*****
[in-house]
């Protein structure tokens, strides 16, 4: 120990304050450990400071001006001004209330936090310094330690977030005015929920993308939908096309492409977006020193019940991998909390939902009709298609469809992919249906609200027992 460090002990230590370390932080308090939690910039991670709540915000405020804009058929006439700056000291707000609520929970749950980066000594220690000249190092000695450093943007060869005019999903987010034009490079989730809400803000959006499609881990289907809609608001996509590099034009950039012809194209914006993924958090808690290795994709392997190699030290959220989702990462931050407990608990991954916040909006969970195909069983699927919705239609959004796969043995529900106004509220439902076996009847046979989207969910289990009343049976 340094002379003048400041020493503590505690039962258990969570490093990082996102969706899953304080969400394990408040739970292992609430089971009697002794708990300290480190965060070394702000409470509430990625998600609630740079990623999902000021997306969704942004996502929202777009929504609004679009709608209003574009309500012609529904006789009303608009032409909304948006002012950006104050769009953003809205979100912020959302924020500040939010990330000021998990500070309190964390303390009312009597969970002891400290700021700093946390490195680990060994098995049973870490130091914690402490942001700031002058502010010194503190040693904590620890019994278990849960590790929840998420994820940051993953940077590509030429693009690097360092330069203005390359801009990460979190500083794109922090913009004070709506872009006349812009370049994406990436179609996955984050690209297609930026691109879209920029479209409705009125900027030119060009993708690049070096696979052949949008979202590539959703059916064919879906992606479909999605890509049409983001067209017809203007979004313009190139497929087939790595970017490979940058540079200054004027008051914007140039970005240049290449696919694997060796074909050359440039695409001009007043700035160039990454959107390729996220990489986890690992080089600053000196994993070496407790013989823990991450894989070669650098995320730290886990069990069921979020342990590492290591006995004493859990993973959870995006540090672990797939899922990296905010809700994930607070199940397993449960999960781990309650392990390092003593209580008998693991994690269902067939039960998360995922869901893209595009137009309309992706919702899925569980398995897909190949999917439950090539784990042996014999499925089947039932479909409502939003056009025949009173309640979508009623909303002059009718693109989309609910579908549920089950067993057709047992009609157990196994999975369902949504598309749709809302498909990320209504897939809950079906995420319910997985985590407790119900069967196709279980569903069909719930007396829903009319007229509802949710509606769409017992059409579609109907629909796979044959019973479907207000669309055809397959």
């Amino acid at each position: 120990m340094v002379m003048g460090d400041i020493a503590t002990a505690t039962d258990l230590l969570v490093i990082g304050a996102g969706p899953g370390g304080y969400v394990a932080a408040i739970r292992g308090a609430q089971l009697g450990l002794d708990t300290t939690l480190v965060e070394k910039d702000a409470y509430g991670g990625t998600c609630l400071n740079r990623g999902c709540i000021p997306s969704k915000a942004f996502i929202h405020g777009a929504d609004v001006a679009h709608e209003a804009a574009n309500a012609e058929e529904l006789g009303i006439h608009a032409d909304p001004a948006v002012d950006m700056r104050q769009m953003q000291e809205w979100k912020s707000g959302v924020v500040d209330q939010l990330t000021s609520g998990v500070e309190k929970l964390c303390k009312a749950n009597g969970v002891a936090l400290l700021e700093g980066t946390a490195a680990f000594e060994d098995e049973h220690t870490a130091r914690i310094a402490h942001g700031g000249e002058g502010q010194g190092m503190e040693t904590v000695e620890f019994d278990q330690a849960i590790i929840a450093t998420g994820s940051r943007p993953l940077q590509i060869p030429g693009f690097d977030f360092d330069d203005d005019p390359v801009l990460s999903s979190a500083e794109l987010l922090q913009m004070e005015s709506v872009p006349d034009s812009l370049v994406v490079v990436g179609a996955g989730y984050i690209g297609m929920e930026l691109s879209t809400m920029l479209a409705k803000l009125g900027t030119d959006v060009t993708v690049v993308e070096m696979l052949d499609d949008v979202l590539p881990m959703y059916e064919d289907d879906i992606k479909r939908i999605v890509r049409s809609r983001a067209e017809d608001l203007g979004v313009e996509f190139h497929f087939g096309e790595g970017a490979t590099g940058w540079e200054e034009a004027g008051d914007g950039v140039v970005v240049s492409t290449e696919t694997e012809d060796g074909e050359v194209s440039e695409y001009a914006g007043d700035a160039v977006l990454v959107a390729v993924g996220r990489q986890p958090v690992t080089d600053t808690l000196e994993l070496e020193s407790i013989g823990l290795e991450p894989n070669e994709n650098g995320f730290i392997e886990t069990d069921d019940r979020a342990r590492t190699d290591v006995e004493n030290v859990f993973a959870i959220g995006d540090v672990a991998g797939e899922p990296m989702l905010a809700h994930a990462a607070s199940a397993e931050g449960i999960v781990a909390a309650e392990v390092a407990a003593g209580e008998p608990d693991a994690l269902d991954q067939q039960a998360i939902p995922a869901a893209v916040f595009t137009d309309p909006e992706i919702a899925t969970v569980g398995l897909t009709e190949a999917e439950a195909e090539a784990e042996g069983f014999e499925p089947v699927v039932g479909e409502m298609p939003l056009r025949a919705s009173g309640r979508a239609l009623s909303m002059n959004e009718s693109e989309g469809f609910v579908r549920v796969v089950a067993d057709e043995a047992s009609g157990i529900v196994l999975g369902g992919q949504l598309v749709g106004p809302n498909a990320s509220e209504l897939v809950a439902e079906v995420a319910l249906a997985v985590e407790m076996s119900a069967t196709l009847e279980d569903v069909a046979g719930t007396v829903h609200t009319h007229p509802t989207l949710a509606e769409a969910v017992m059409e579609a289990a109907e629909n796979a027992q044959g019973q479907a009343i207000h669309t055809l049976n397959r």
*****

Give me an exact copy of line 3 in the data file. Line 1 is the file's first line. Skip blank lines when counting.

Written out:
């Amino acid at each position: 120990m340094v002379m003048g460090d400041i020493a503590t002990a505690t039962d258990l230590l969570v490093i990082g304050a996102g969706p899953g370390g304080y969400v394990a932080a408040i739970r292992g308090a609430q089971l009697g450990l002794d708990t300290t939690l480190v965060e070394k910039d702000a409470y509430g991670g990625t998600c609630l400071n740079r990623g999902c709540i000021p997306s969704k915000a942004f996502i929202h405020g777009a929504d609004v001006a679009h709608e209003a804009a574009n309500a012609e058929e529904l006789g009303i006439h608009a032409d909304p001004a948006v002012d950006m700056r104050q769009m953003q000291e809205w979100k912020s707000g959302v924020v500040d209330q939010l990330t000021s609520g998990v500070e309190k929970l964390c303390k009312a749950n009597g969970v002891a936090l400290l700021e700093g980066t946390a490195a680990f000594e060994d098995e049973h220690t870490a130091r914690i310094a402490h942001g700031g000249e002058g502010q010194g190092m503190e040693t904590v000695e620890f019994d278990q330690a849960i590790i929840a450093t998420g994820s940051r943007p993953l940077q590509i060869p030429g693009f690097d977030f360092d330069d203005d005019p390359v801009l990460s999903s979190a500083e794109l987010l922090q913009m004070e005015s709506v872009p006349d034009s812009l370049v994406v490079v990436g179609a996955g989730y984050i690209g297609m929920e930026l691109s879209t809400m920029l479209a409705k803000l009125g900027t030119d959006v060009t993708v690049v993308e070096m696979l052949d499609d949008v979202l590539p881990m959703y059916e064919d289907d879906i992606k479909r939908i999605v890509r049409s809609r983001a067209e017809d608001l203007g979004v313009e996509f190139h497929f087939g096309e790595g970017a490979t590099g940058w540079e200054e034009a004027g008051d914007g950039v140039v970005v240049s492409t290449e696919t694997e012809d060796g074909e050359v194209s440039e695409y001009a914006g007043d700035a160039v977006l990454v959107a390729v993924g996220r990489q986890p958090v690992t080089d600053t808690l000196e994993l070496e020193s407790i013989g823990l290795e991450p894989n070669e994709n650098g995320f730290i392997e886990t069990d069921d019940r979020a342990r590492t190699d290591v006995e004493n030290v859990f993973a959870i959220g995006d540090v672990a991998g797939e899922p990296m989702l905010a809700h994930a990462a607070s199940a397993e931050g449960i999960v781990a909390a309650e392990v390092a407990a003593g209580e008998p608990d693991a994690l269902d991954q067939q039960a998360i939902p995922a869901a893209v916040f595009t137009d309309p909006e992706i919702a899925t969970v569980g398995l897909t009709e190949a999917e439950a195909e090539a784990e042996g069983f014999e499925p089947v699927v039932g479909e409502m298609p939003l056009r025949a919705s009173g309640r979508a239609l009623s909303m002059n959004e009718s693109e989309g469809f609910v579908r549920v796969v089950a067993d057709e043995a047992s009609g157990i529900v196994l999975g369902g992919q949504l598309v749709g106004p809302n498909a990320s509220e209504l897939v809950a439902e079906v995420a319910l249906a997985v985590e407790m076996s119900a069967t196709l009847e279980d569903v069909a046979g719930t007396v829903h609200t009319h007229p509802t989207l949710a509606e769409a969910v017992m059409e579609a289990a109907e629909n796979a027992q044959g019973q479907a009343i207000h669309t055809l049976n397959r």